XXVI. The Master said, “ The superior man has a dignified ease without pride. The mean man has pride without a dignified ease.”
XXVII. The Master said, “ The firm, the enduring, the simple, and the modest, are near to virtue.”
XXVIII. Tsze-loo asked saying, “ What qualities must a man possess to entitle him to be called â scholar?” The Master said, “ He must be thus,-earnest, urgent, and bland :-among his friends, earnest and urgent; among his brethren, bland.”
XXIX. The Master said, “ Let a good man teach the people seven years, and they may then likewise be employed in war.”
XXX. The Master said, “ To lead an uninstructed people to war, is to throw them away.”
BOOK XIV. HEEN-WAN.
CHAPTER I. Heen asked what was shameful. The Master said, “ When good government prevails in a state, to be thinking only of his salary; and, when bad -government prevails, to be thinking, in the same way, only of his salary ;-this is shameful."
II. 1. “When the love of superiority, boasting, resentments, and covetousness are repressed, may this be deemed perfect virtue ?”
2. The Master said, “ This may be regarded as the achievement of what is difficult. But I do not know that it is to be deemed perfect virtue.”
III. The Master said, “ The scholar who cherishes the love of comfort, is not fit to be deemed a scholar.”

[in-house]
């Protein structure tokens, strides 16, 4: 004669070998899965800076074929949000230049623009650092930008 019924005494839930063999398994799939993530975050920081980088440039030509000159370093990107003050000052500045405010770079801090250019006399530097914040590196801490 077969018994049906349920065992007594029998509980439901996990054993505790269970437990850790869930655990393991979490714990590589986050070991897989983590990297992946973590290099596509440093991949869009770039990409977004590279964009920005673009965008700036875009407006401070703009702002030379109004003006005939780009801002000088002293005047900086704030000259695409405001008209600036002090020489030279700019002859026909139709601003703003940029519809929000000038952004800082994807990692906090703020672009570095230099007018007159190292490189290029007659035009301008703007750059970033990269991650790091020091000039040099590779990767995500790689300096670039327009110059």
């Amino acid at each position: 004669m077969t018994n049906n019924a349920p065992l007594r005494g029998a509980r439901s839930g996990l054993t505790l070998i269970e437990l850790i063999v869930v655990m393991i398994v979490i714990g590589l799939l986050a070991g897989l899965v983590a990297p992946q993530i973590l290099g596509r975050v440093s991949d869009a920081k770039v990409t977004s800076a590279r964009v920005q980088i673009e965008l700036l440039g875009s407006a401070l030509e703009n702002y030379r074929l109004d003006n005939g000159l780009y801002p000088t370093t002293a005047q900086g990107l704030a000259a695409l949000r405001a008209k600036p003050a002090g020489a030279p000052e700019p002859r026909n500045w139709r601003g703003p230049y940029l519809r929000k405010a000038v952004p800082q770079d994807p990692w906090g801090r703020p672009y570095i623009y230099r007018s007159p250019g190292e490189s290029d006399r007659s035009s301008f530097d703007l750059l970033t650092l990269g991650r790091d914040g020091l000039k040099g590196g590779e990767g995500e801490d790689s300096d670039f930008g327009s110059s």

IV. The Master said, “ When good governinent prevails in a state, language may be lofty and bold, and actions the same. When bad government prevails, the actions may be lofty and bold, but the language may be with some reserve.”
V. The Master said, “ The virtuous will be sure to speak correctly, but those whose speech is good may not always be virtuous. Men of principle are sure to be bold, but those who are bold may not always be men of principle.”
VI. Nan-kung Kwoh, submitting an inquiry to Confucius, said, "E was skilful at archery, and Ngaou could move a boat along upon the land, but neither of them died a natural death. Yu and Tseih personally wrought at the toils of husbandry, and they became possessors of the empire.” The Master made no reply; but when Nan-kung Kwoh went out, he said, “ A superior man indeed is this! An esteemer of virtue indeed is this!”
VII. The Master said, “ Superior men, and yet not always virtuous, there have been, alas! But there never lias been a mean man, and, at the same time, virtuous.”
VIII. The Master said, “ Can there be love which (loes not lead to strictness with its object? Can there be loyalty which does not lead to the instruction of its object ?”
IX. The Master said, “In preparing the governmental notifications, Pé Shin first made the rough